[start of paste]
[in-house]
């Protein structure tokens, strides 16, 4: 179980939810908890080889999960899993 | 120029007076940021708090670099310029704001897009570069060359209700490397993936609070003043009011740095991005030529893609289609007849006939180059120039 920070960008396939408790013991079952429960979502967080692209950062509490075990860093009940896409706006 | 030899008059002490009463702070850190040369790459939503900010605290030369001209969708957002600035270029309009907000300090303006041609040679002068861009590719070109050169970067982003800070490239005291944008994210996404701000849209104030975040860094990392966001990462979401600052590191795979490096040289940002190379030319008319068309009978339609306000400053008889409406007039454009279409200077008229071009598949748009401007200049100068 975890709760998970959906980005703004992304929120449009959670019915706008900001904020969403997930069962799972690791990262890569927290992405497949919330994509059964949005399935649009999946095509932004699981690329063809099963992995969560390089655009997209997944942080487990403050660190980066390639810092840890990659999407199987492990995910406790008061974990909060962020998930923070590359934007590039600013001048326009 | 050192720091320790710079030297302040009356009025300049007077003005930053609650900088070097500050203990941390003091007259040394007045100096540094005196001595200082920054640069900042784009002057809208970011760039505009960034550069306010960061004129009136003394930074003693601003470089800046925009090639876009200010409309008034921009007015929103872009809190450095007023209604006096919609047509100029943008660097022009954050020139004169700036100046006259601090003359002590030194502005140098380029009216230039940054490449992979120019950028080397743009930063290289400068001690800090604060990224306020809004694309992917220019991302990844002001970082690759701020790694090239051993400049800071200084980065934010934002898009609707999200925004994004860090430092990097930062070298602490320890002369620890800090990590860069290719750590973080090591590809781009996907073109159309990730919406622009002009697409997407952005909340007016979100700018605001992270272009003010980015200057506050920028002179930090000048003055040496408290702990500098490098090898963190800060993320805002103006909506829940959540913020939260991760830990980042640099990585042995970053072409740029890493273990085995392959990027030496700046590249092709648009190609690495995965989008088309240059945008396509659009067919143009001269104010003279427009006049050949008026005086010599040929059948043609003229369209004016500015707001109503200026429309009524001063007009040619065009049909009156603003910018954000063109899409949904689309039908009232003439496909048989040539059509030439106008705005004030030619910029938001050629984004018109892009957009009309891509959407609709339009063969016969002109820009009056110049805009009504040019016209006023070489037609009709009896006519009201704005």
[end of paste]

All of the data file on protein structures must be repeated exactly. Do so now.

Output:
[in-house]
């Protein structure tokens, strides 16, 4: 179980939810908890080889999960899993 | 120029007076940021708090670099310029704001897009570069060359209700490397993936609070003043009011740095991005030529893609289609007849006939180059120039 920070960008396939408790013991079952429960979502967080692209950062509490075990860093009940896409706006 | 030899008059002490009463702070850190040369790459939503900010605290030369001209969708957002600035270029309009907000300090303006041609040679002068861009590719070109050169970067982003800070490239005291944008994210996404701000849209104030975040860094990392966001990462979401600052590191795979490096040289940002190379030319008319068309009978339609306000400053008889409406007039454009279409200077008229071009598949748009401007200049100068 975890709760998970959906980005703004992304929120449009959670019915706008900001904020969403997930069962799972690791990262890569927290992405497949919330994509059964949005399935649009999946095509932004699981690329063809099963992995969560390089655009997209997944942080487990403050660190980066390639810092840890990659999407199987492990995910406790008061974990909060962020998930923070590359934007590039600013001048326009 | 050192720091320790710079030297302040009356009025300049007077003005930053609650900088070097500050203990941390003091007259040394007045100096540094005196001595200082920054640069900042784009002057809208970011760039505009960034550069306010960061004129009136003394930074003693601003470089800046925009090639876009200010409309008034921009007015929103872009809190450095007023209604006096919609047509100029943008660097022009954050020139004169700036100046006259601090003359002590030194502005140098380029009216230039940054490449992979120019950028080397743009930063290289400068001690800090604060990224306020809004694309992917220019991302990844002001970082690759701020790694090239051993400049800071200084980065934010934002898009609707999200925004994004860090430092990097930062070298602490320890002369620890800090990590860069290719750590973080090591590809781009996907073109159309990730919406622009002009697409997407952005909340007016979100700018605001992270272009003010980015200057506050920028002179930090000048003055040496408290702990500098490098090898963190800060993320805002103006909506829940959540913020939260991760830990980042640099990585042995970053072409740029890493273990085995392959990027030496700046590249092709648009190609690495995965989008088309240059945008396509659009067919143009001269104010003279427009006049050949008026005086010599040929059948043609003229369209004016500015707001109503200026429309009524001063007009040619065009049909009156603003910018954000063109899409949904689309039908009232003439496909048989040539059509030439106008705005004030030619910029938001050629984004018109892009957009009309891509959407609709339009063969016969002109820009009056110049805009009504040019016209006023070489037609009709009896006519009201704005």